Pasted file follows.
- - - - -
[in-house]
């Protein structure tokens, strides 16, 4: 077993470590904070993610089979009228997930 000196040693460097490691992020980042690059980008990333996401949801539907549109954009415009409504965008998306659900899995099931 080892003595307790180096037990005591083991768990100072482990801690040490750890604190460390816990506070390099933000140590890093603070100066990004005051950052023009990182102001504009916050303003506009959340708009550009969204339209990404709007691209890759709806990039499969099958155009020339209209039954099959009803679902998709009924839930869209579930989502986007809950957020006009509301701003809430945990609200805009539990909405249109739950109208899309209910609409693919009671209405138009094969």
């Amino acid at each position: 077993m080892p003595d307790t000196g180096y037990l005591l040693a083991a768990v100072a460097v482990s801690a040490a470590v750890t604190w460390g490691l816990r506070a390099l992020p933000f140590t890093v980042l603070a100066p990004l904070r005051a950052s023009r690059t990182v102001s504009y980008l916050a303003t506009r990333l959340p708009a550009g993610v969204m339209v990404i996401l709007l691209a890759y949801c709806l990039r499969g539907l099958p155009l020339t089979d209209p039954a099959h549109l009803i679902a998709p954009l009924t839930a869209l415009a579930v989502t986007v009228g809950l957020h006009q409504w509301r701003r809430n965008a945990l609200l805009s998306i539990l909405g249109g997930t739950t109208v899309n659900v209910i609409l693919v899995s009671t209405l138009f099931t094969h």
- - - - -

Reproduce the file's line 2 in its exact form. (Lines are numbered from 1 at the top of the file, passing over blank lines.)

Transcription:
């Protein structure tokens, strides 16, 4: 077993470590904070993610089979009228997930 000196040693460097490691992020980042690059980008990333996401949801539907549109954009415009409504965008998306659900899995099931 080892003595307790180096037990005591083991768990100072482990801690040490750890604190460390816990506070390099933000140590890093603070100066990004005051950052023009990182102001504009916050303003506009959340708009550009969204339209990404709007691209890759709806990039499969099958155009020339209209039954099959009803679902998709009924839930869209579930989502986007809950957020006009509301701003809430945990609200805009539990909405249109739950109208899309209910609409693919009671209405138009094969």